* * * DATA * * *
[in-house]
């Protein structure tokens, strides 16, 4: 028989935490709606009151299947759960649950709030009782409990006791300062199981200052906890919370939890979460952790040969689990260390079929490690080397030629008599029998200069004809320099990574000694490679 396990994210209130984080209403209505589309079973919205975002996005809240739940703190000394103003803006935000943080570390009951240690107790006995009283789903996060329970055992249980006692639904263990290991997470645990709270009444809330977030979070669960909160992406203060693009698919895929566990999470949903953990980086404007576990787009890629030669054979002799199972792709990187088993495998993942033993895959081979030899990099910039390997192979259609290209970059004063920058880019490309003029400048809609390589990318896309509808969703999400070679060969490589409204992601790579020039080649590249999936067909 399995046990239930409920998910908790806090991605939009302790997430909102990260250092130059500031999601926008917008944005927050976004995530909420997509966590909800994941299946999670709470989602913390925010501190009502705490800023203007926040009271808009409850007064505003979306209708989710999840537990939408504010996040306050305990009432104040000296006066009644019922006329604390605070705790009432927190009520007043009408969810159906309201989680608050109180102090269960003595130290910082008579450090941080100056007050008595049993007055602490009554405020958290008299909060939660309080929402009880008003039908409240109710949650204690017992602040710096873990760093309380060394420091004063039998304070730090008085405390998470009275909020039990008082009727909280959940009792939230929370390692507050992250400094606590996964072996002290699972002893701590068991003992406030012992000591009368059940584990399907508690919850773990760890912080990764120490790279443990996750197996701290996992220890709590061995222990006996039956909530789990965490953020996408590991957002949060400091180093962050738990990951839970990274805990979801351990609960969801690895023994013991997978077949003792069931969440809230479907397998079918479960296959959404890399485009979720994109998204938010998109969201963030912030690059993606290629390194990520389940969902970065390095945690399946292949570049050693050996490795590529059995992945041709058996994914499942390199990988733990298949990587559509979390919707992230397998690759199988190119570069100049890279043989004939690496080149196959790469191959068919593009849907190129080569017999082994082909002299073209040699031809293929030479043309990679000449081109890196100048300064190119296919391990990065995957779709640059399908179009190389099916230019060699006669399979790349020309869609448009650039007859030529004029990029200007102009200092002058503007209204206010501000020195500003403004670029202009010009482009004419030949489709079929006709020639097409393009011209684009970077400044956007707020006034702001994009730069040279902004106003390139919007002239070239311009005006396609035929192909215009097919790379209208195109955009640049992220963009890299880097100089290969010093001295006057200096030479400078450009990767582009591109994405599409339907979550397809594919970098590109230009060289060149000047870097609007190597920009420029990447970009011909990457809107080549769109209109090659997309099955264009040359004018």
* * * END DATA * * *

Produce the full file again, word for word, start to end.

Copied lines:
[in-house]
């Protein structure tokens, strides 16, 4: 028989935490709606009151299947759960649950709030009782409990006791300062199981200052906890919370939890979460952790040969689990260390079929490690080397030629008599029998200069004809320099990574000694490679 396990994210209130984080209403209505589309079973919205975002996005809240739940703190000394103003803006935000943080570390009951240690107790006995009283789903996060329970055992249980006692639904263990290991997470645990709270009444809330977030979070669960909160992406203060693009698919895929566990999470949903953990980086404007576990787009890629030669054979002799199972792709990187088993495998993942033993895959081979030899990099910039390997192979259609290209970059004063920058880019490309003029400048809609390589990318896309509808969703999400070679060969490589409204992601790579020039080649590249999936067909 399995046990239930409920998910908790806090991605939009302790997430909102990260250092130059500031999601926008917008944005927050976004995530909420997509966590909800994941299946999670709470989602913390925010501190009502705490800023203007926040009271808009409850007064505003979306209708989710999840537990939408504010996040306050305990009432104040000296006066009644019922006329604390605070705790009432927190009520007043009408969810159906309201989680608050109180102090269960003595130290910082008579450090941080100056007050008595049993007055602490009554405020958290008299909060939660309080929402009880008003039908409240109710949650204690017992602040710096873990760093309380060394420091004063039998304070730090008085405390998470009275909020039990008082009727909280959940009792939230929370390692507050992250400094606590996964072996002290699972002893701590068991003992406030012992000591009368059940584990399907508690919850773990760890912080990764120490790279443990996750197996701290996992220890709590061995222990006996039956909530789990965490953020996408590991957002949060400091180093962050738990990951839970990274805990979801351990609960969801690895023994013991997978077949003792069931969440809230479907397998079918479960296959959404890399485009979720994109998204938010998109969201963030912030690059993606290629390194990520389940969902970065390095945690399946292949570049050693050996490795590529059995992945041709058996994914499942390199990988733990298949990587559509979390919707992230397998690759199988190119570069100049890279043989004939690496080149196959790469191959068919593009849907190129080569017999082994082909002299073209040699031809293929030479043309990679000449081109890196100048300064190119296919391990990065995957779709640059399908179009190389099916230019060699006669399979790349020309869609448009650039007859030529004029990029200007102009200092002058503007209204206010501000020195500003403004670029202009010009482009004419030949489709079929006709020639097409393009011209684009970077400044956007707020006034702001994009730069040279902004106003390139919007002239070239311009005006396609035929192909215009097919790379209208195109955009640049992220963009890299880097100089290969010093001295006057200096030479400078450009990767582009591109994405599409339907979550397809594919970098590109230009060289060149000047870097609007190597920009420029990447970009011909990457809107080549769109209109090659997309099955264009040359004018």